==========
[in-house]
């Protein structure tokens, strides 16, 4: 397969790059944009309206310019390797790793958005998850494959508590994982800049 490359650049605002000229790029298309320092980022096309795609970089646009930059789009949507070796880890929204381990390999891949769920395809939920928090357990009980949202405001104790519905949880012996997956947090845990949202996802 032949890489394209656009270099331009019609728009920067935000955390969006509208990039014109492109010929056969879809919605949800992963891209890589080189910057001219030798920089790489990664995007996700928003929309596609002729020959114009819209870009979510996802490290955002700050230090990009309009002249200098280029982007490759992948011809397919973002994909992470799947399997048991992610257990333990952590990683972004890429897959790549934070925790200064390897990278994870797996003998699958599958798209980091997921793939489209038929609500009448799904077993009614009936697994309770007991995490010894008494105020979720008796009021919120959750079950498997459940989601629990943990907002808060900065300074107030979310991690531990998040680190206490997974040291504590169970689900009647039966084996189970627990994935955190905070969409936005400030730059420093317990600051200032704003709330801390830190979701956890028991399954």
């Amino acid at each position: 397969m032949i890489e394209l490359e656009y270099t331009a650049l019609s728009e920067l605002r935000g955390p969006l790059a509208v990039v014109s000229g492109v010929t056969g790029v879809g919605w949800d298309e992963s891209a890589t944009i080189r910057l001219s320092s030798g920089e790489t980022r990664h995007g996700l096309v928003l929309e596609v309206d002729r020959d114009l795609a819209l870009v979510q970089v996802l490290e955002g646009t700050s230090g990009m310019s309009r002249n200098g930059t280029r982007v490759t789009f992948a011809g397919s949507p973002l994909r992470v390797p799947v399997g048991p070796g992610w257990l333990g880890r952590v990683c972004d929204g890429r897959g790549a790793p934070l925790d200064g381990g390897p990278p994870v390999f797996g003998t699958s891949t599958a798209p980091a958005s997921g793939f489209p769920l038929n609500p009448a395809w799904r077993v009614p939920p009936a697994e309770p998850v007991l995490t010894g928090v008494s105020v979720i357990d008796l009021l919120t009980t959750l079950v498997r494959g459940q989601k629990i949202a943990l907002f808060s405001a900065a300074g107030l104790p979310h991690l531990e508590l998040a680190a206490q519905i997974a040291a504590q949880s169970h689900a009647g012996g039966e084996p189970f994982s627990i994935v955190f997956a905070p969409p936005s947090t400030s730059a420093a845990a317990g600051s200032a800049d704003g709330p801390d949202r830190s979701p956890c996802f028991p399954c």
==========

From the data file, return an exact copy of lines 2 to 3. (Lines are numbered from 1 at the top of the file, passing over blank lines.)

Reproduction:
């Protein structure tokens, strides 16, 4: 397969790059944009309206310019390797790793958005998850494959508590994982800049 490359650049605002000229790029298309320092980022096309795609970089646009930059789009949507070796880890929204381990390999891949769920395809939920928090357990009980949202405001104790519905949880012996997956947090845990949202996802 032949890489394209656009270099331009019609728009920067935000955390969006509208990039014109492109010929056969879809919605949800992963891209890589080189910057001219030798920089790489990664995007996700928003929309596609002729020959114009819209870009979510996802490290955002700050230090990009309009002249200098280029982007490759992948011809397919973002994909992470799947399997048991992610257990333990952590990683972004890429897959790549934070925790200064390897990278994870797996003998699958599958798209980091997921793939489209038929609500009448799904077993009614009936697994309770007991995490010894008494105020979720008796009021919120959750079950498997459940989601629990943990907002808060900065300074107030979310991690531990998040680190206490997974040291504590169970689900009647039966084996189970627990994935955190905070969409936005400030730059420093317990600051200032704003709330801390830190979701956890028991399954």
């Amino acid at each position: 397969m032949i890489e394209l490359e656009y270099t331009a650049l019609s728009e920067l605002r935000g955390p969006l790059a509208v990039v014109s000229g492109v010929t056969g790029v879809g919605w949800d298309e992963s891209a890589t944009i080189r910057l001219s320092s030798g920089e790489t980022r990664h995007g996700l096309v928003l929309e596609v309206d002729r020959d114009l795609a819209l870009v979510q970089v996802l490290e955002g646009t700050s230090g990009m310019s309009r002249n200098g930059t280029r982007v490759t789009f992948a011809g397919s949507p973002l994909r992470v390797p799947v399997g048991p070796g992610w257990l333990g880890r952590v990683c972004d929204g890429r897959g790549a790793p934070l925790d200064g381990g390897p990278p994870v390999f797996g003998t699958s891949t599958a798209p980091a958005s997921g793939f489209p769920l038929n609500p009448a395809w799904r077993v009614p939920p009936a697994e309770p998850v007991l995490t010894g928090v008494s105020v979720i357990d008796l009021l919120t009980t959750l079950v498997r494959g459940q989601k629990i949202a943990l907002f808060s405001a900065a300074g107030l104790p979310h991690l531990e508590l998040a680190a206490q519905i997974a040291a504590q949880s169970h689900a009647g012996g039966e084996p189970f994982s627990i994935v955190f997956a905070p969409p936005s947090t400030s730059a420093a845990a317990g600051s200032a800049d704003g709330p801390d949202r830190s979701p956890c996802f028991p399954c």